US: Surgeon General Jerome Adams said the federal government hopes to quickly review and approve requests from two drug makers for emergency approval of their Covid-19 vaccines. Pfizer Inc. is scheduled to submit an Emergency Use Authorization request on 10 December for the vaccine it developed with Germany’s BioNTech, followed by Moderna on 18 December, Adams said.

UK: The UK government hopes to begin rolling out vaccination program before Christmas if regulators approve the shots in time, Foreign Secretary Dominic Raab said. “We hope, subject to the regulatory approvals, to be in a position to be able to have rolled out the vaccine sufficiently by, say, the spring to enable us to have a big change in the way we approach things,” Raab told the BBC’s Andrew Marr show. Peter Openshaw, professor of experimental medicine at Imperial College London and a government adviser, said he would be “surprised” if a vaccine becomes available as soon as next week.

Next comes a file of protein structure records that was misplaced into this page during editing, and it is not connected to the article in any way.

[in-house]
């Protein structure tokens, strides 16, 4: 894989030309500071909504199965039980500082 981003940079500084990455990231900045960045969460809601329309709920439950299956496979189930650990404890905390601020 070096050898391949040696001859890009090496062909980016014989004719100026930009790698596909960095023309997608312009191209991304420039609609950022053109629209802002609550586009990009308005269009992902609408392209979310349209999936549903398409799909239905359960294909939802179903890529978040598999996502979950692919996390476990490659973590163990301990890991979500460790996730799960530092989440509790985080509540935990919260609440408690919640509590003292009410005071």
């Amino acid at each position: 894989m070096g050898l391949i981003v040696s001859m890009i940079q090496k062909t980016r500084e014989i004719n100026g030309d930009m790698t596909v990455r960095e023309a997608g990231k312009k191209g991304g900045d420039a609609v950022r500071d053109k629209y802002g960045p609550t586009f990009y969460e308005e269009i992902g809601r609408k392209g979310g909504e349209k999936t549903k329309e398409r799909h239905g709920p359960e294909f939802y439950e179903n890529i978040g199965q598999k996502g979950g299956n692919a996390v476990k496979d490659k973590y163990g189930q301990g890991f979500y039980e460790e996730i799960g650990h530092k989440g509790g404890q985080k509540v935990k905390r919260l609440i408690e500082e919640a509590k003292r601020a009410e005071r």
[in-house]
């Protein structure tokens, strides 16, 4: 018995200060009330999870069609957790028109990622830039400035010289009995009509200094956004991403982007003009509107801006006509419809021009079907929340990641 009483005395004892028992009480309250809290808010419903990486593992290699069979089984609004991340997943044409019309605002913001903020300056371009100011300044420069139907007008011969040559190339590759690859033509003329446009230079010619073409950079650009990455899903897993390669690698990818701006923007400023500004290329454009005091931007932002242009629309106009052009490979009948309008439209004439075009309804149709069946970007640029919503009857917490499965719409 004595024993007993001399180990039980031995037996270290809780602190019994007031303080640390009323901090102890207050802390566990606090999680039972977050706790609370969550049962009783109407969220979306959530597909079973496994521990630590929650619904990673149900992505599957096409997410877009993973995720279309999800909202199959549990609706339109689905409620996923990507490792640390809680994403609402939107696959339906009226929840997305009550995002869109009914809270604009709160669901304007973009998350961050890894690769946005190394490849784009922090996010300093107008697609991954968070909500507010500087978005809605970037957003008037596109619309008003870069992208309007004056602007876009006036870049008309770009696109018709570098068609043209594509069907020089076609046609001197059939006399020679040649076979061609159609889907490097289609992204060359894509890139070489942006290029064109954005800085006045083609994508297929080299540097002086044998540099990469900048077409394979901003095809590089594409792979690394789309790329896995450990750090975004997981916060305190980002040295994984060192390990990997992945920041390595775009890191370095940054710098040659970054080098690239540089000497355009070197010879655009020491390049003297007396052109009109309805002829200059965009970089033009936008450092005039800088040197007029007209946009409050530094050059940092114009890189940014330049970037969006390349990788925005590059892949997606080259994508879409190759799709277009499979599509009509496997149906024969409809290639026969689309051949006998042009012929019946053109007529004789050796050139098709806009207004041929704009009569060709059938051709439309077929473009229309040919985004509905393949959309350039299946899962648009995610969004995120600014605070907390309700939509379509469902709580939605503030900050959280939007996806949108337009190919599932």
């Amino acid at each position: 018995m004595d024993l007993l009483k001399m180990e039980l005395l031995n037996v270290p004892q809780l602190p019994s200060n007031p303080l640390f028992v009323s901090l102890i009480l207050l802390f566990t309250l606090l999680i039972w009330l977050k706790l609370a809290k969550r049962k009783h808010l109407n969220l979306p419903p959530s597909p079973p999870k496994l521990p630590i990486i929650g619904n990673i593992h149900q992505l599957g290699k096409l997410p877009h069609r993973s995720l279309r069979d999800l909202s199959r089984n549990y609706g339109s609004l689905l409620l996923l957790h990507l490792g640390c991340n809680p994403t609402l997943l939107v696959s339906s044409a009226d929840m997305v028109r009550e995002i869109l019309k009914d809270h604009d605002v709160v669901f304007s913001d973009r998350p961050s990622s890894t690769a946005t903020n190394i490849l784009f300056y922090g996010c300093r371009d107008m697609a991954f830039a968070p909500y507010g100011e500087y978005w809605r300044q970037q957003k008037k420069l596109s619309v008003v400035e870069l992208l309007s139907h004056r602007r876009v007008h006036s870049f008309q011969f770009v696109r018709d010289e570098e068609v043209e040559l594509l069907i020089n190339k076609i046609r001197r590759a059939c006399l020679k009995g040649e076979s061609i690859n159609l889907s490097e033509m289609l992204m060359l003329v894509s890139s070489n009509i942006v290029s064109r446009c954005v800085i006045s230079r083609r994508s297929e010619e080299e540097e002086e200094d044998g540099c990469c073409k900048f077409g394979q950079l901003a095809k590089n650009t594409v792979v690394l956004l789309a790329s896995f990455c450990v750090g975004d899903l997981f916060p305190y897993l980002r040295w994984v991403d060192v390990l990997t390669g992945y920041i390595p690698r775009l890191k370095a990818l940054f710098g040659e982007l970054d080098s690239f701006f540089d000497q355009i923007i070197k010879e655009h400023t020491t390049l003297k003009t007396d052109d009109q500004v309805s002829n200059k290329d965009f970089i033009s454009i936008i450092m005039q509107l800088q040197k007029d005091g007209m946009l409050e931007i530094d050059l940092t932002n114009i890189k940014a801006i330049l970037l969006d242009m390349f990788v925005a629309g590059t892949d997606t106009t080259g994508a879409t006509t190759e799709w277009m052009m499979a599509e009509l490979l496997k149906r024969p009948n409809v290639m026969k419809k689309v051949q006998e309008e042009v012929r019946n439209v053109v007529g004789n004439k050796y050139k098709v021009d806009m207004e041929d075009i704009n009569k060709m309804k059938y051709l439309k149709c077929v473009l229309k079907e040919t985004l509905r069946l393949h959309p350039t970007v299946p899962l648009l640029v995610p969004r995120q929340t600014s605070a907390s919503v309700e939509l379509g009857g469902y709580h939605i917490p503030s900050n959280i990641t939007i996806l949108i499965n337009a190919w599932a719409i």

Lockdown updates

Hong Kong: Chief Executive Carrie Lam sees room for tougher measures on people and businesses to control the coronavirus epidemic, the South China Morning Post reported, citing Lam in an interview.

Indonesia: President Joko Widodo ordered the home minister to warn local leaders to step up health protocol enforcement. Movement restrictions in cities bordering Jakarta were extended until 23 December, the head of West Java Task Force Daud Achmad said in a statement. The government confirmed 6,267 new cases in the 24 hours through midday Sunday, the most since the outbreak began, with Central Java accounting for a third of them.